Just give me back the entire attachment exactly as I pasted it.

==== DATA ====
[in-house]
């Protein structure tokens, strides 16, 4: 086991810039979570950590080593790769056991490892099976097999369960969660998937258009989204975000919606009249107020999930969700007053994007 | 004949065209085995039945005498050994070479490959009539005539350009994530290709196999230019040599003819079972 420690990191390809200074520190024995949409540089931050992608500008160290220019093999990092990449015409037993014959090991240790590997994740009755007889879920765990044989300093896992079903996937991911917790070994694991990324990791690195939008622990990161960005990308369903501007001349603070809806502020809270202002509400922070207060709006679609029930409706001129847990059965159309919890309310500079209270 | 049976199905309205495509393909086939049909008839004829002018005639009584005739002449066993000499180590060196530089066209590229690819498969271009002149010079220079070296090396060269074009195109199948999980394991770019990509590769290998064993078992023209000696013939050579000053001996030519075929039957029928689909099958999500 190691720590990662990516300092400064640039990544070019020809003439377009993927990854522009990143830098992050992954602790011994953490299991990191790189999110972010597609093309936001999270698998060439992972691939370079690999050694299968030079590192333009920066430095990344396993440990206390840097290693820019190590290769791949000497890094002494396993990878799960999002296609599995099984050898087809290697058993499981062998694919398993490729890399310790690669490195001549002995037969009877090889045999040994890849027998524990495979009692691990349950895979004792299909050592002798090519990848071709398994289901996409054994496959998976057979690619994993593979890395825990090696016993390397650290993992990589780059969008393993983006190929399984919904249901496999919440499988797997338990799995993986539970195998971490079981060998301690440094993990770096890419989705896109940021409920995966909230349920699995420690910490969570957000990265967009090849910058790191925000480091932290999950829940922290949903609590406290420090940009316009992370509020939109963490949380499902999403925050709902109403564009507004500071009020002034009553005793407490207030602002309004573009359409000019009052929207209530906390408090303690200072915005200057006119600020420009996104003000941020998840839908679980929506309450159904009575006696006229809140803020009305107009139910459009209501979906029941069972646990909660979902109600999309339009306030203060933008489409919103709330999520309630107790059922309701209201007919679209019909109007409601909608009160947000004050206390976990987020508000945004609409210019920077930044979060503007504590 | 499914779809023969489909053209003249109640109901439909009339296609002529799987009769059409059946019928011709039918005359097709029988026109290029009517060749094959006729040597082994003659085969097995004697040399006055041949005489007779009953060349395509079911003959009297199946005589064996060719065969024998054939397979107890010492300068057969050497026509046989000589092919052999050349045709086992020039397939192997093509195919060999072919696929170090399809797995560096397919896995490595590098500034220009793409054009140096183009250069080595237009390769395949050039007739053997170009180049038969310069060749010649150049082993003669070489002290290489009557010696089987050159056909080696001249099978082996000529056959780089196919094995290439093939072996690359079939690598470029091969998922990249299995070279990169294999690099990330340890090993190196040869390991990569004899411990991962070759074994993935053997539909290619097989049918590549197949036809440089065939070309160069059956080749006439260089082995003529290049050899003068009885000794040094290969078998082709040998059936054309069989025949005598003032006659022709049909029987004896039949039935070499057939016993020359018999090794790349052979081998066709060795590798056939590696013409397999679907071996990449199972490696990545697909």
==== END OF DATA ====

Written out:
[in-house]
């Protein structure tokens, strides 16, 4: 086991810039979570950590080593790769056991490892099976097999369960969660998937258009989204975000919606009249107020999930969700007053994007 | 004949065209085995039945005498050994070479490959009539005539350009994530290709196999230019040599003819079972 420690990191390809200074520190024995949409540089931050992608500008160290220019093999990092990449015409037993014959090991240790590997994740009755007889879920765990044989300093896992079903996937991911917790070994694991990324990791690195939008622990990161960005990308369903501007001349603070809806502020809270202002509400922070207060709006679609029930409706001129847990059965159309919890309310500079209270 | 049976199905309205495509393909086939049909008839004829002018005639009584005739002449066993000499180590060196530089066209590229690819498969271009002149010079220079070296090396060269074009195109199948999980394991770019990509590769290998064993078992023209000696013939050579000053001996030519075929039957029928689909099958999500 190691720590990662990516300092400064640039990544070019020809003439377009993927990854522009990143830098992050992954602790011994953490299991990191790189999110972010597609093309936001999270698998060439992972691939370079690999050694299968030079590192333009920066430095990344396993440990206390840097290693820019190590290769791949000497890094002494396993990878799960999002296609599995099984050898087809290697058993499981062998694919398993490729890399310790690669490195001549002995037969009877090889045999040994890849027998524990495979009692691990349950895979004792299909050592002798090519990848071709398994289901996409054994496959998976057979690619994993593979890395825990090696016993390397650290993992990589780059969008393993983006190929399984919904249901496999919440499988797997338990799995993986539970195998971490079981060998301690440094993990770096890419989705896109940021409920995966909230349920699995420690910490969570957000990265967009090849910058790191925000480091932290999950829940922290949903609590406290420090940009316009992370509020939109963490949380499902999403925050709902109403564009507004500071009020002034009553005793407490207030602002309004573009359409000019009052929207209530906390408090303690200072915005200057006119600020420009996104003000941020998840839908679980929506309450159904009575006696006229809140803020009305107009139910459009209501979906029941069972646990909660979902109600999309339009306030203060933008489409919103709330999520309630107790059922309701209201007919679209019909109007409601909608009160947000004050206390976990987020508000945004609409210019920077930044979060503007504590 | 499914779809023969489909053209003249109640109901439909009339296609002529799987009769059409059946019928011709039918005359097709029988026109290029009517060749094959006729040597082994003659085969097995004697040399006055041949005489007779009953060349395509079911003959009297199946005589064996060719065969024998054939397979107890010492300068057969050497026509046989000589092919052999050349045709086992020039397939192997093509195919060999072919696929170090399809797995560096397919896995490595590098500034220009793409054009140096183009250069080595237009390769395949050039007739053997170009180049038969310069060749010649150049082993003669070489002290290489009557010696089987050159056909080696001249099978082996000529056959780089196919094995290439093939072996690359079939690598470029091969998922990249299995070279990169294999690099990330340890090993190196040869390991990569004899411990991962070759074994993935053997539909290619097989049918590549197949036809440089065939070309160069059956080749006439260089082995003529290049050899003068009885000794040094290969078998082709040998059936054309069989025949005598003032006659022709049909029987004896039949039935070499057939016993020359018999090794790349052979081998066709060795590798056939590696013409397999679907071996990449199972490696990545697909």